President’s Column – 19 July 2019

Local councils are at the forefront of community efforts to tackle Australia’s worsening housing affordability and homelessness challenges.

While people sleeping rough on the street in our capital cities is of course a problem, our communities in rural, regional and remote Australia are also responding to housing challenges including lack of affordable housing, or overcrowding.

Councils engage in many ways in housing depending on the issues and priorities in their communities. For example, by using excess council land or buildings for housing, collaborating with local community service providers, hosting local housing forums, or providing information about homelessness services, and helping meet housing needs through council-owned caravan parks.

Many councils also deliver or engage with homelessness services, among them:

• City of Salisbury (SA) – Assistance with Care and Housing Project which aims to support those who are homeless or at risk of homelessness to access appropriate and sustainable housing.
• City of Fremantle (WA) – Solutions based approach to interactions between front line staff and people who are homeless.
• Parramatta City Council, Liverpool City Council and North Sydney Council (NSW) – All have developed Homelessness Strategies, Policies or Action Plans.

Cairns Regional Council has a guide on tropical building design which seeks to minimise housing energy costs. Many councils promote the development of low cost “tiny homes”, that can be either wheeled or permanently fixed on a plot of land. Mitchell Shire on Melbourne’s northern fringes is supporting the Transition Village Wallan project where 10 off-grid tiny homes will be built for homeless people.

At ALGA’s 2019 Regional Cooperation and Development Forum and National General Assembly, researchers involved in the ARC Linkage Project on Local Government and Housing in Australia for the 21st Century explained what local councils outside the capital cities are doing to meet their local challenges.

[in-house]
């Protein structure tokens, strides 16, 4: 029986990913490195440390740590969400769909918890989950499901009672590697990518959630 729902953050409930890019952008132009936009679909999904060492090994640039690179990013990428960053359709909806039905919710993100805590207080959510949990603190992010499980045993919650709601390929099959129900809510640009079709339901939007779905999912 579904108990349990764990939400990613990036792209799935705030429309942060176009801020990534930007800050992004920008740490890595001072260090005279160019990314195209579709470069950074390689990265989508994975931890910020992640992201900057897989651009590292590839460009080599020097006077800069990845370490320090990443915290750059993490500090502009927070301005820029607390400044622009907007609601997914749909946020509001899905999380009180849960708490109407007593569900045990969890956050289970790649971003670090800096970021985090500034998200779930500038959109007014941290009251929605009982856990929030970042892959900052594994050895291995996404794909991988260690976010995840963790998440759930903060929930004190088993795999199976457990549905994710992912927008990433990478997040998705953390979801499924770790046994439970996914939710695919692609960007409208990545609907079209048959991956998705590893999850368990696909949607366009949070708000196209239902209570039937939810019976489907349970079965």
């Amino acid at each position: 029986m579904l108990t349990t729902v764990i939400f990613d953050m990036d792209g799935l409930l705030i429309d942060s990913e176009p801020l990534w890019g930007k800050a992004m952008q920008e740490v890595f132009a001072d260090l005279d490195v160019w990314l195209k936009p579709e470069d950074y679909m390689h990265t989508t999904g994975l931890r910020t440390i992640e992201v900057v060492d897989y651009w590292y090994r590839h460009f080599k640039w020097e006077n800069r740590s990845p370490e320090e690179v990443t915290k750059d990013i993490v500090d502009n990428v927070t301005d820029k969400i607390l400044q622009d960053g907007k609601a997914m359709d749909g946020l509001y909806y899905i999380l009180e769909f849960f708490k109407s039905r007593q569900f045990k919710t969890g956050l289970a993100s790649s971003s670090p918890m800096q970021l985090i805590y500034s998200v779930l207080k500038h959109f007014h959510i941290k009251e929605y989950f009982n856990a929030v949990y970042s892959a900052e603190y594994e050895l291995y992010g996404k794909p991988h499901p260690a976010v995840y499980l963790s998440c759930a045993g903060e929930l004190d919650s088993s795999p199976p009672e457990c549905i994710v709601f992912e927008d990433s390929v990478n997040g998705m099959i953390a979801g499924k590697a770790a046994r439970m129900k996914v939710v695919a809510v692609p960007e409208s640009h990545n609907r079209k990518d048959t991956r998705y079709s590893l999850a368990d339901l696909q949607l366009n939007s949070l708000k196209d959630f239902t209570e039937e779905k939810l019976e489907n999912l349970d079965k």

According to Emeritus Professor John Martin of La Trobe University, Gwydir Shire Council (NSW) works in a range of housing areas, such as owning and renting out six houses, is a guarantor for mortgages through the Regional Australia Bank, has an infill strategy that encourages ‘granny flats’, and collects rent on state-owned public housing which it uses to maintain the properties.

As University of South Australia Business School’s Professor Andrew Beer told the NGA, local governments are providing many local housing services, such as ensuring a supply of land, engaging with other tiers of government, coordinating social services, and developing and implementing planning schemes.

Professor Beer said senior levels of government often don’t understand the important role local governments can play in housing, and sometimes local councils have been blamed for policy settings not of their making.

Councils are often unfairly criticised for lack of land availability even when they are constrained by financial resources and legislative requirements. Land availability is a complex issue not simply addressed by rezoning for residential purposes.

Rezoned land also requires appropriate local and state level infrastructure and services to ensure not just a supply of housing, but the creation of liveable communities.

Professor Beer also noted that while local governments are doing good work in the housing sector, there’s a sense of reluctance among some to share that good news because of fears of further cost-shifting by more other tiers of government.

I can understand that reluctance.

Twelve councils from across regional, metropolitan and regional Australia, and the Local Government Association of SA are partners in the Local Government and Housing research project. I encourage you to visit the site for project updates, as the project is due to finish by the end of 2019.

I look forward to learning more about the various ways local government is stepping up to addressing housing needs in our communities, and sharing them with you.

David O’Loughlin

ALGA President.